Sound of Charlotte Blog
As a critically acclaimed violist and passionate educator, New York-based artist Jessica Meyer embarked on her composition career only seven years ago. In a recent interview for the record label Bright Shiny Things she explained, "After many, many years of playing new music and helping kids create their own music, I could not ignore the nagging feeling I had that I was not doing what I was supposed to be doing. I started to write for myself, but once I started writing for other people in 2014, the floodgates were opened and I knew that without a doubt that was what was missing from my life."
In her solo performances, Meyer uses a single simple loop pedal to create a virtuosic orchestral experience using her viola and voice. Drawing from wide-ranging influences which include Bach, Brahms, Delta blues, Flamenco, Indian Raga, and Appalachian fiddling, Meyer's music takes audience members on a journey through joy, anxiety, anger, bliss, torment, loneliness, and passion.
Meyer's work Slow Burn had its premiere on March 18, 2018, performed by the string quintet Sybarite5.
It is also a combination of all the groovy music I like to listen to, at the heart of which is a theme that most singers wind up singing about at some point: that unrequited love that was never meant to be.
Hear Jessica Meyer's Slow Burn performed by your Charlotte Symphony streamed from the Knight Theater on Saturday, March 6 at 7:30 p.m. (watch through March 13)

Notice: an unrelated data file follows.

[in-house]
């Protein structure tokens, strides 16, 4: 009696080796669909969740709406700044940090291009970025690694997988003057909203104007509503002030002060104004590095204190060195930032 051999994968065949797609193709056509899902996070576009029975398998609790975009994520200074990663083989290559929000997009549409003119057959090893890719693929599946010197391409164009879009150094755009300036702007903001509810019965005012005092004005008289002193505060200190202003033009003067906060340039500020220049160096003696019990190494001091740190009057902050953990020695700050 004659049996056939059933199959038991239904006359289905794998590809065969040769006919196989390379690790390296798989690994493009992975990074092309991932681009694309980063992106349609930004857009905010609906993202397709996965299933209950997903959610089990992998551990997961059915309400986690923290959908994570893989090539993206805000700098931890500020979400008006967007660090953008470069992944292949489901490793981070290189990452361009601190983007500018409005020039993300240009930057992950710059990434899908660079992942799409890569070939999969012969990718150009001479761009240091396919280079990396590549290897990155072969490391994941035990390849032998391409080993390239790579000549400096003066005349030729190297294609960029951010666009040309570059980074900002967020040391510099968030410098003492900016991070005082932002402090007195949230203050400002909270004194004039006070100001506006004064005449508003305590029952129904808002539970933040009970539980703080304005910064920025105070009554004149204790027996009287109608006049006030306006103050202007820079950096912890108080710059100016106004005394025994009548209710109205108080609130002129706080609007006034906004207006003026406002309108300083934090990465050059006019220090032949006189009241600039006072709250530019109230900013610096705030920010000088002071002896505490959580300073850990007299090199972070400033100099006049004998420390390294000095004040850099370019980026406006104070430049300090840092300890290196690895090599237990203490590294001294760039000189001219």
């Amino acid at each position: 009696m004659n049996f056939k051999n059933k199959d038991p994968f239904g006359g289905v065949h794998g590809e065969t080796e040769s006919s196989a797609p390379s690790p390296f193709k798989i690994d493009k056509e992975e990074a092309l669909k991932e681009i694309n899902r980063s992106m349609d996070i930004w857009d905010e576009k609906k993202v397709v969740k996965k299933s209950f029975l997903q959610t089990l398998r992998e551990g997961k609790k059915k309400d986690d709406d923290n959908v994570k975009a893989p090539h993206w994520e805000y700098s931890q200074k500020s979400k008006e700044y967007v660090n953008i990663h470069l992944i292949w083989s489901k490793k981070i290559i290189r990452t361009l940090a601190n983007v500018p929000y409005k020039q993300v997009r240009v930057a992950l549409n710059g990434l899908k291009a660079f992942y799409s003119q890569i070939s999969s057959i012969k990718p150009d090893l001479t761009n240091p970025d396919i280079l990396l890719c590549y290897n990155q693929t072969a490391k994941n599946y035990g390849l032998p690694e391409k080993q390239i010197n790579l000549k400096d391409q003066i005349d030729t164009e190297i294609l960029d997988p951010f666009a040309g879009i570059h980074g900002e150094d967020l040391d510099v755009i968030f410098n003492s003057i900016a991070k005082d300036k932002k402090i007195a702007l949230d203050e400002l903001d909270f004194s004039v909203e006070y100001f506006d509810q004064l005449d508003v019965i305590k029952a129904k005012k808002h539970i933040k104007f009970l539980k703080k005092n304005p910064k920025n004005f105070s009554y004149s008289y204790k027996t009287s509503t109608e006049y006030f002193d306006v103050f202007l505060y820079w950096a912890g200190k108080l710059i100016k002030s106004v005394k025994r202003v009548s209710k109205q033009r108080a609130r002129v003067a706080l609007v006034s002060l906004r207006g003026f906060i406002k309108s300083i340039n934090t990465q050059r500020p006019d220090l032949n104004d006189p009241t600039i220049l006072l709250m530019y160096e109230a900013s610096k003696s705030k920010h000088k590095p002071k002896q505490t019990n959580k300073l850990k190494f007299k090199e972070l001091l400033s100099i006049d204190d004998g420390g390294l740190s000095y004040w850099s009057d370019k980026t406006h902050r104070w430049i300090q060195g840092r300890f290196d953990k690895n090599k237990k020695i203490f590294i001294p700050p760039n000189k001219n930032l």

Take a journey backstage to see what goes into producing your Charlotte Symphony's virtual Classical Series Reimagined. From the musicians and conductors to stagehands and video producers the work of many hands comes together to create the concerts that stream directly to your living room.
There are many more opportunities to experience your Charlotte Symphony from the comfort of your own home. Subscribe today for exclusive content, extended access to each concert, and save 10%. Explore the Classical Series Reimagined! Read more
Your Charlotte Symphony's virtual concerts have already been viewed by thousands of people and received widespread acclaim, with a critic from Classical Voice North Carolina observing that, "the Charlotte Symphony's [virtual concert series] demonstrates the persistence and resilience of the arts and artists and the organization's commitment to its musicians, as well as its listening community."
We're reimagining what it means to serve as your orchestra during the pandemic, and it's been thrilling to find new and innovative ways to bring the music directly to you and your families.